The integration between Shortcuts and third-party apps via parameters isn’t a one-way communication channel: in addition to passing input to apps via parameters, Shortcuts can receive results from apps in a variety of formats. Again, I have some practical examples to share that should give you an idea of what’s possible.
CARROT Weather has been updated for iOS 13 with a ‘Get Weather Report’ shortcut that lets you query the app’s forecast system to return current observations, hourly forecasts, or a daily forecast to the Shortcuts app – all without having to open CARROT or pass clipboard data via Siri shortcuts. By default, the shortcut uses your current location to check the weather, but you can also type an address in the ‘Choose Location’ parameter window or, even better, hook up the location parameter with a location variable returned by another action; you can, for example, get the address of a calendar event and pass that as a location parameter to the CARROT Weather shortcut.
When the CARROT shortcut runs with the ‘Current Observations’ parameter set, it returns current weather conditions as a plain text string. Select a forecast mode, however, and the shortcut will return a list of results, which is compatible with Shortcuts’ ‘Choose from List’ action to present multiple items at once.
Thanks to the Content Graph engine, outputs returned by third-party actions can often be previewed and processed in Shortcuts with no further conversion necessary. Secure ShellFish, for example, has a shortcut to list the contents of a directory on a remote server: the result is a collection of file paths that you can swipe through using Shortcuts’ Quick Look, or which you can combine with Apple’s ‘Combine Text’ action. Secure ShellFish can also download files from a server: in that case, the result will be a ‘File’ variable, which is natively supported by Shortcuts and can be previewed with Quick Look, passed to the share sheet, or sent elsewhere.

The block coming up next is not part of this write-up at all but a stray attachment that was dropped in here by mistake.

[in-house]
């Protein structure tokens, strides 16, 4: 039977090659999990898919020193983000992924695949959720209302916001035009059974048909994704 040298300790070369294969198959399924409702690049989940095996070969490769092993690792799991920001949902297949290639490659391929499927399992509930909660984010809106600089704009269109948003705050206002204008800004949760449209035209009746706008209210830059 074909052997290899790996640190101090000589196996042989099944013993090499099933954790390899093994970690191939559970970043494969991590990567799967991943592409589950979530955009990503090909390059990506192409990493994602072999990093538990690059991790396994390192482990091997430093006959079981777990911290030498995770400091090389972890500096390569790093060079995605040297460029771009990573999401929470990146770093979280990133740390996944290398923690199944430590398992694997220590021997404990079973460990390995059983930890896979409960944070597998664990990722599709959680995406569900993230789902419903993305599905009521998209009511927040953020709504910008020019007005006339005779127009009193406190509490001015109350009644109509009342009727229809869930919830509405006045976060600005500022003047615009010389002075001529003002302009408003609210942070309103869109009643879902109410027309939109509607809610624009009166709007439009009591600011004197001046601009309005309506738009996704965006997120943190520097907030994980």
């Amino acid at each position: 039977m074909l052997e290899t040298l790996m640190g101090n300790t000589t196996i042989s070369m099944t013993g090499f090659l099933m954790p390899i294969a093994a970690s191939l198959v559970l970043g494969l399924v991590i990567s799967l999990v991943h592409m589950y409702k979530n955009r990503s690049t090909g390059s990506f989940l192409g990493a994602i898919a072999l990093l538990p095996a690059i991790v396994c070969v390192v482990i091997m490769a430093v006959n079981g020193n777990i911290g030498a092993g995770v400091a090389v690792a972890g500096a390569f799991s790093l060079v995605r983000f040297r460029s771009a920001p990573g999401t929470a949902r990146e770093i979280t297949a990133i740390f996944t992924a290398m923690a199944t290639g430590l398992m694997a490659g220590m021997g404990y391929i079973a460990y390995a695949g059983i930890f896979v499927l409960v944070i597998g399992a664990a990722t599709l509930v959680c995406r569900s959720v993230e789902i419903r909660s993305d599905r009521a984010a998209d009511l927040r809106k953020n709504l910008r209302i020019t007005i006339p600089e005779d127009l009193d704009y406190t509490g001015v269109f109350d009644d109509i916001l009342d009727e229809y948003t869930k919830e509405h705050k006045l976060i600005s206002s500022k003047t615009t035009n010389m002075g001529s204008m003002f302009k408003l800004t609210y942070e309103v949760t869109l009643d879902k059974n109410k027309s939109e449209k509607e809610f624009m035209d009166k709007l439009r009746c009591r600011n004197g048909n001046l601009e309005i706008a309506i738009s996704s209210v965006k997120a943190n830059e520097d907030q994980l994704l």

Toolbox Pro, a utility (currently in beta) that aims to complement Shortcuts with additional features through native shortcuts, comes with an action that lets you create images programmatically and use them in other actions. For instance, here’s an image (the red square) that was created inside Shortcuts with a third-party action, on which I overlaid an icon fetched from iCloud Drive:
Shortcuts’ magic variable functionality comes full circle in iOS 13 with the ability for third-party actions to return their own custom magic variables for a shortcut to use. Take Greg Pierce’s Drafts as an example: in iOS 13, Drafts offers a shortcut to query the contents of an entire workspace and get all the notes contained inside it. The object returned by this action is a custom magic variable called ‘Drafts Details’, which can be expanded to specify which part of a draft you want to parse, such as its title, body text, creation date, and more. I’ve been using this action to compile my ‘iOS Review’ workspace to a single .md text file that I backed up to multiple locations earlier this year; I’ve never had a better backup system for my articles. I’d like all text editors to support similar shortcuts now.